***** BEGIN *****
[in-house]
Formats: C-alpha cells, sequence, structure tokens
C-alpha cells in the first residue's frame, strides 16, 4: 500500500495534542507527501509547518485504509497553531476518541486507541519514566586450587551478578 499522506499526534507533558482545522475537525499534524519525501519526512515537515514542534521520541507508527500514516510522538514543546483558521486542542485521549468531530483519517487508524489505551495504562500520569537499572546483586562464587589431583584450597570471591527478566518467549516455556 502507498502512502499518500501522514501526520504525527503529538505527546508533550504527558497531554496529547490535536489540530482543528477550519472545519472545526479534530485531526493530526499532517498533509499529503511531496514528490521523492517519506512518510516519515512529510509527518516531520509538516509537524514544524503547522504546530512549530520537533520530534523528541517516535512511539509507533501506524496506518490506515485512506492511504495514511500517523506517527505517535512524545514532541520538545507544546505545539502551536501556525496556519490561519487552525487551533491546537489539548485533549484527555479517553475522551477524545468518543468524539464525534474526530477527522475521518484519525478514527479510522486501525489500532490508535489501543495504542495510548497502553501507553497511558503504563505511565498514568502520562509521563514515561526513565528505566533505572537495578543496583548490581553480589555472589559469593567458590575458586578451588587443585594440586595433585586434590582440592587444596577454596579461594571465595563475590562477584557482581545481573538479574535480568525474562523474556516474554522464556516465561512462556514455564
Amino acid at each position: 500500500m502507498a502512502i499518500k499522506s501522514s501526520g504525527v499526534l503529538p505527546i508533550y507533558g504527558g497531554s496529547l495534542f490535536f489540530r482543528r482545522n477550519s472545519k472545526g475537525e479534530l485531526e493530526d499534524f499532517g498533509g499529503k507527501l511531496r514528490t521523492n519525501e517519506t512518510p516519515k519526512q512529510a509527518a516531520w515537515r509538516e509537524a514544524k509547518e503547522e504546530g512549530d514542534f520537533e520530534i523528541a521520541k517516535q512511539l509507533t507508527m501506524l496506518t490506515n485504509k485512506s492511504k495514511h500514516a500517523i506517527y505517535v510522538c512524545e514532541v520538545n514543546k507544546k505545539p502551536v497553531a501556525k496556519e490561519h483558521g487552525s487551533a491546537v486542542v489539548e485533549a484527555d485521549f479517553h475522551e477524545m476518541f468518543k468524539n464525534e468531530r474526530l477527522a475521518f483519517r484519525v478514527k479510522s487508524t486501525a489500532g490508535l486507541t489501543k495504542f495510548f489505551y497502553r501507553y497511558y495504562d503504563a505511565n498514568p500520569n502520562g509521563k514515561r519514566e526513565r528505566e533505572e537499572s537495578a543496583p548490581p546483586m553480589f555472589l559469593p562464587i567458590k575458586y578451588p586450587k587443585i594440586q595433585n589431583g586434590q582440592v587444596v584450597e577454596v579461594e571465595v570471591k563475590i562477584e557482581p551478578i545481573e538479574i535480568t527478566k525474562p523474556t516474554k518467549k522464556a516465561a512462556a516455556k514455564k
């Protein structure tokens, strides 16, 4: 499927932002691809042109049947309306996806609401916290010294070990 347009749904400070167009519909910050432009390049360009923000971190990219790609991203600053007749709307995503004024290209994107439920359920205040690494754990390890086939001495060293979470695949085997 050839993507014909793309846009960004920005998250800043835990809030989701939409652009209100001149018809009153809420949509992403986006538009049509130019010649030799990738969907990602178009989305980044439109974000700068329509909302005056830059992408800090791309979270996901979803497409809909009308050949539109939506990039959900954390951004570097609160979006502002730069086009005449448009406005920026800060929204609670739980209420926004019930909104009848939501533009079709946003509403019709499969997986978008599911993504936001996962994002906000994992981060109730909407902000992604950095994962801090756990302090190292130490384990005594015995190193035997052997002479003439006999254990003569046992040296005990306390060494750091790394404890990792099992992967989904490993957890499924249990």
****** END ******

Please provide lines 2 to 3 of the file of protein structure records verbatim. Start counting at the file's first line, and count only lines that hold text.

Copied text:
Formats: C-alpha cells, sequence, structure tokens
C-alpha cells in the first residue's frame, strides 16, 4: 500500500495534542507527501509547518485504509497553531476518541486507541519514566586450587551478578 499522506499526534507533558482545522475537525499534524519525501519526512515537515514542534521520541507508527500514516510522538514543546483558521486542542485521549468531530483519517487508524489505551495504562500520569537499572546483586562464587589431583584450597570471591527478566518467549516455556 502507498502512502499518500501522514501526520504525527503529538505527546508533550504527558497531554496529547490535536489540530482543528477550519472545519472545526479534530485531526493530526499532517498533509499529503511531496514528490521523492517519506512518510516519515512529510509527518516531520509538516509537524514544524503547522504546530512549530520537533520530534523528541517516535512511539509507533501506524496506518490506515485512506492511504495514511500517523506517527505517535512524545514532541520538545507544546505545539502551536501556525496556519490561519487552525487551533491546537489539548485533549484527555479517553475522551477524545468518543468524539464525534474526530477527522475521518484519525478514527479510522486501525489500532490508535489501543495504542495510548497502553501507553497511558503504563505511565498514568502520562509521563514515561526513565528505566533505572537495578543496583548490581553480589555472589559469593567458590575458586578451588587443585594440586595433585586434590582440592587444596577454596579461594571465595563475590562477584557482581545481573538479574535480568525474562523474556516474554522464556516465561512462556514455564